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Founder, Starbaby Creek Holdings Ltd.
Home Warranty On New Homes
Your new home is protected by one of the strongest construction defect insurance coverage in Canada.
According to the Homeowner Protection Act and regulations, new homes built in B.C. by licensed residential builders must be covered by mandatory, third-party home warranty insurance.
At a minimum, home warranty insurance coverage includes:
2 years on labour and materials (some limits apply)
5 years on the building envelope, including water penetration
10 years on the structure of the home
The two-year labour and materials coverage covers any defect in labour and materials for:
12 months on detached homes and on non-common property in strata units (including fee simple homes)
15 months on the common property of strata buildings
24 months on all new buildings for defects when related to delivery and distribution systems; defects related to the exterior cladding, caulking, windows or doors that may lead to detachment or material damage to the new home; coverage for violations of the Building Code that constitute a health or safety risk or is likely to result in damage to the new home; and defects which render the home unfit to live in.
Minimum coverage for third-party home warranty insurance is set by legislation. As a minimum, homes built by Licensed Residential Builders must have 2-5-10 Year Home Warranty Insurance. Some new homes have warranty insurance coverage that exceeds the minimum requirement. You should carefully review your home warranty insurance policy documents which will provide specific details on the home warranty insurance coverage on your home.
The warranty is attached to the home, not to the owner of the home, and remains in effect upon the re-sale of the home until the coverage expires.
Strata-titled homes have two policies of home warranty insurance: one on the home and the other on the common property. Sometimes when the coverage of a new strata-titled home starts, the coverage on the related common property has already started — or expired. Coverage on the common property of strata-titled buildings starts when the first unit in the building is occupied or sold.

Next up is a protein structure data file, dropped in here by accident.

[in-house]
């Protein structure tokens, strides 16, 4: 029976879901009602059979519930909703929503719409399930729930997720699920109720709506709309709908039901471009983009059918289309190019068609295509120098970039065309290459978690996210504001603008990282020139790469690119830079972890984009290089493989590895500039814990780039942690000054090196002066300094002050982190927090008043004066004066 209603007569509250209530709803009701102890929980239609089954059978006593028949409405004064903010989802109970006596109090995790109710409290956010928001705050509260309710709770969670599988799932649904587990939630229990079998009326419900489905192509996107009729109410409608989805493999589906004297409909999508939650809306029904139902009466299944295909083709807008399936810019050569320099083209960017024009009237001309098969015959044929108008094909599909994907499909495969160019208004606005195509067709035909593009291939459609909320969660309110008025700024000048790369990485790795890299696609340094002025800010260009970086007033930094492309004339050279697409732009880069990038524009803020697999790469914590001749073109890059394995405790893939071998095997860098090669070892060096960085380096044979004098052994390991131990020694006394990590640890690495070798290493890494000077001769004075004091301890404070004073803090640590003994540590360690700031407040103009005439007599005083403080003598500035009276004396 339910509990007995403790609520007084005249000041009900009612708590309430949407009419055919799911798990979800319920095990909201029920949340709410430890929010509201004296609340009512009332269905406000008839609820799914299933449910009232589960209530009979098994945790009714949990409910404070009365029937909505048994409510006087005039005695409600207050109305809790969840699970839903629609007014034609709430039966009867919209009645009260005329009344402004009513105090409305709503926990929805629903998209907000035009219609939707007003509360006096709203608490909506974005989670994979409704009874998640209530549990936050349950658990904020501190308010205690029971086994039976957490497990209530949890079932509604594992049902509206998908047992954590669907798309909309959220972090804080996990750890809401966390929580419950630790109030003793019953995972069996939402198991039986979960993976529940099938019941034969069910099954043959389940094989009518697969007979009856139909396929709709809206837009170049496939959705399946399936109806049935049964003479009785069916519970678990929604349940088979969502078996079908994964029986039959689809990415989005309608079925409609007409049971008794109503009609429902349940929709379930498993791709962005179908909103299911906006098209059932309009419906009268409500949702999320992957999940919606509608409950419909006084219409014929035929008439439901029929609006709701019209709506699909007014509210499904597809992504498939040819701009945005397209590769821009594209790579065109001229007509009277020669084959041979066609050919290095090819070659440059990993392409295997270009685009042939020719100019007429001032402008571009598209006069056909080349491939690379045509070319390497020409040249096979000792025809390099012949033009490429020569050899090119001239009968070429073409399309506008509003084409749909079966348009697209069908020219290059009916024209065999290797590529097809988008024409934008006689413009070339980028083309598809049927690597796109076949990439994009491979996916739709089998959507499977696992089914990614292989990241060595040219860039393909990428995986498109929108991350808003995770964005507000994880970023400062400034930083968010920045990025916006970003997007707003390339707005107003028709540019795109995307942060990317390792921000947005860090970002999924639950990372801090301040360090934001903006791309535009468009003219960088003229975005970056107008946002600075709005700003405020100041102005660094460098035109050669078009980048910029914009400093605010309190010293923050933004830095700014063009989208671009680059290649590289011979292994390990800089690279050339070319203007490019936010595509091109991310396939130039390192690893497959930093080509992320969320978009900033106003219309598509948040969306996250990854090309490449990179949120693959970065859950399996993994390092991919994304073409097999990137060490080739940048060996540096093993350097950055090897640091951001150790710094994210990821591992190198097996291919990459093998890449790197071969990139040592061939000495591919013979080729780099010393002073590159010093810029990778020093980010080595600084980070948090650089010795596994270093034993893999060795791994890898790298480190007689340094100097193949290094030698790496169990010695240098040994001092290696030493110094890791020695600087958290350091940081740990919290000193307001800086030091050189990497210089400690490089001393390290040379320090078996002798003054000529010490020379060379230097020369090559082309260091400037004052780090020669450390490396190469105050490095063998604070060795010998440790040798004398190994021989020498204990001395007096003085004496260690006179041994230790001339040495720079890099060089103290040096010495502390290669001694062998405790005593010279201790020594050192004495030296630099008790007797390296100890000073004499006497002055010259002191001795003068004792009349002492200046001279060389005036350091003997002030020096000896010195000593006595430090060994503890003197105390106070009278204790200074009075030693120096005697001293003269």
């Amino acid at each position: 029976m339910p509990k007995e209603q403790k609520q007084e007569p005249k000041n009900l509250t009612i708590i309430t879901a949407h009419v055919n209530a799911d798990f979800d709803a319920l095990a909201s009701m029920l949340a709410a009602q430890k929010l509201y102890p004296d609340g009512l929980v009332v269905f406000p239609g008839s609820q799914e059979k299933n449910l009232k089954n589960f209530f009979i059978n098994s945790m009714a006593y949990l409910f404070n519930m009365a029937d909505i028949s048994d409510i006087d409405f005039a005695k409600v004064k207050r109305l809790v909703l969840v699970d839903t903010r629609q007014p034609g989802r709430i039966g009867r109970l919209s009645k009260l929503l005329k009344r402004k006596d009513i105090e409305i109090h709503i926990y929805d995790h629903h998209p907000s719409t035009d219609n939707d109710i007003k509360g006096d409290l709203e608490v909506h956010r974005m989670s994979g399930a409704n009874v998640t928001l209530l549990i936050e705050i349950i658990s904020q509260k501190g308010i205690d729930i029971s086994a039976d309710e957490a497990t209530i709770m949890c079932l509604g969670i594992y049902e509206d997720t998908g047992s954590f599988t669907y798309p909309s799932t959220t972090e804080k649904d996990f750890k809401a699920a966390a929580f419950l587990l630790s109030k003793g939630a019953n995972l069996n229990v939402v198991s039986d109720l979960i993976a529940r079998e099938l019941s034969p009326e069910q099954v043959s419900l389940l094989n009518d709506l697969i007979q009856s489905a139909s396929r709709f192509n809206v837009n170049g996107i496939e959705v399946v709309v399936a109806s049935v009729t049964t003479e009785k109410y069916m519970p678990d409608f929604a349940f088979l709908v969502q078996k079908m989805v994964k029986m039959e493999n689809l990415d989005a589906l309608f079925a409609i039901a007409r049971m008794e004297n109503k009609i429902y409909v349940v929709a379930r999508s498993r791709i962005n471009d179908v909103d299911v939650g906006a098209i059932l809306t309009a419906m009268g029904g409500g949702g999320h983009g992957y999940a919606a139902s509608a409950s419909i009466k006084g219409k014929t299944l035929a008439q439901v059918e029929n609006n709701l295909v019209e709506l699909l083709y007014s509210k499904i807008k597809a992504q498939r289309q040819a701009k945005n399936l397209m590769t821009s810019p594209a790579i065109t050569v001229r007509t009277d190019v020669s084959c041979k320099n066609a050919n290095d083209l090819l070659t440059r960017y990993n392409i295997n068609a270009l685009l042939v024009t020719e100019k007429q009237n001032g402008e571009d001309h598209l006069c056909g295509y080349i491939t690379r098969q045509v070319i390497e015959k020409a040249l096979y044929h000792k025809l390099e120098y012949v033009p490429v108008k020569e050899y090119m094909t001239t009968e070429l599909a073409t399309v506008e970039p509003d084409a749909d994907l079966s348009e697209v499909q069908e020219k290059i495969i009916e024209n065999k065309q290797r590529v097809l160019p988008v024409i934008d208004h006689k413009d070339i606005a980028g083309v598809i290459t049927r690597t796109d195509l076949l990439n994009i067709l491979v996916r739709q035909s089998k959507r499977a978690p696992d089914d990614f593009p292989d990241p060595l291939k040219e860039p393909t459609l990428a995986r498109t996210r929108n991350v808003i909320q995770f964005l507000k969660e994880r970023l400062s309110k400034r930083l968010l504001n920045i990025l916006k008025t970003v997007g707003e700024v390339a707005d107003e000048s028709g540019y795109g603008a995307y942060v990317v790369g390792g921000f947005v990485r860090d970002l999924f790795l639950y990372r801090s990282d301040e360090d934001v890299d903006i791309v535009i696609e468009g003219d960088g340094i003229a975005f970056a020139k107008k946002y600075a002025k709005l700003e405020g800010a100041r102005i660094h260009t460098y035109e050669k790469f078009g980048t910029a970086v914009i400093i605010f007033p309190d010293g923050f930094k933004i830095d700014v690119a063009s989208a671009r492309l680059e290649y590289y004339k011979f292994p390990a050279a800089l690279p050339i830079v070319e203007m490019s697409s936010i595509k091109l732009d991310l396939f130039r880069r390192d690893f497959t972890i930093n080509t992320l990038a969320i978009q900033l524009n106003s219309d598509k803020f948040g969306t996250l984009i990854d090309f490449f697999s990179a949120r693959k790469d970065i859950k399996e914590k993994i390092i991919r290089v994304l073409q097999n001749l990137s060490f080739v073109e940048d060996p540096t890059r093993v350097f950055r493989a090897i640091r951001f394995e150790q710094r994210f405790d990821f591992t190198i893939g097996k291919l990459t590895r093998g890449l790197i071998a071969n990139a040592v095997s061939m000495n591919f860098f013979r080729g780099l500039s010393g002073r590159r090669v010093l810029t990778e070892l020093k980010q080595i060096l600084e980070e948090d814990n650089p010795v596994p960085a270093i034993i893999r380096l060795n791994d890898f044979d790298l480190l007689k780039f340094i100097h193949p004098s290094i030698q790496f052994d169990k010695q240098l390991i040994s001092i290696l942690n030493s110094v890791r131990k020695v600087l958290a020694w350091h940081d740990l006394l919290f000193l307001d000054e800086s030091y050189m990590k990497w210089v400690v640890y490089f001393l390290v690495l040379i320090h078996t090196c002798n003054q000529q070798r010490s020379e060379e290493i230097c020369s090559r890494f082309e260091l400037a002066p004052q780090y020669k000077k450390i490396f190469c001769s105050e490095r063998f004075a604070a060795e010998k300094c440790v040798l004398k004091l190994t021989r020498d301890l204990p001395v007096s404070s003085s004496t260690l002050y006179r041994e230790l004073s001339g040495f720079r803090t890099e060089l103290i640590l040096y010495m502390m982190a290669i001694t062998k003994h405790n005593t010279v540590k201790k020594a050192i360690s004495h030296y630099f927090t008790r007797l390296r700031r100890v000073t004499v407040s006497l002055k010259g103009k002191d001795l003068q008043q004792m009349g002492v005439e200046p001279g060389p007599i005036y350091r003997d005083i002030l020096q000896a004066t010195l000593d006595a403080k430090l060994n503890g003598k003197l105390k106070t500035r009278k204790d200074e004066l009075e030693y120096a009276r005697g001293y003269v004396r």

The Act and Regulation also exempt the following classes of new homes from the requirements for home warranty insurance, registration fees, reconstruction fees and builder licensing:
- Manufactured homes, including mobile homes (CSA-Z240) and factory-built homes (CAN/CSA-A277)
- Hotels and motels
- Care facilities
- Floating homes
However, if any of the above, with the exception of manufactured homes, are strata-titled, they are deemed to be new homes and require home warranty insurance, registration fees and reconstruction fees (where geographically applicable).
The Act and Regulation exempt the following classes of “new homes” from the requirement for licensing, home warranty insurance, registration fees and reconstruction fees:
- Multi-unit buildings owned under a single title and constructed for rental purposes
- Multi-unit buildings that are strata-titled, but held under single ownership and constructed for rental purposes
- Three or more dwelling units built for rental purposes and owned under a single legal title
In these cases, the owner must provide a restrictive covenant that is registered on the title restricting the sale of any dwelling unit for a 10-year period. More information can be found in the Rental Exemption section of our website.
The Act and Regulations say what the home warranty insurance companies can exclude from their policies.
General exclusions can include:
- Non-residential detached structures (parking structures, recreational and amenity facilities in multi-unit buildings are covered)
- Commercial use areas
- Roads, curbs and lanes (driveways are covered)
- Site grading and surface drainage
- The operation of municipal services
- Septic tanks and fields
- Water quality and quantity
Defect related exclusions can include:
- Normal wear and tear
- Normal shrinkage of materials from construction
- Use of new home for non-residential purposes
- Labour, materials and design supplied by the owner
- Damage caused by anyone other than the residential builder
- Damage caused by insects or rodents
- Failure of an owner to prevent or minimize damage
- Acts of nature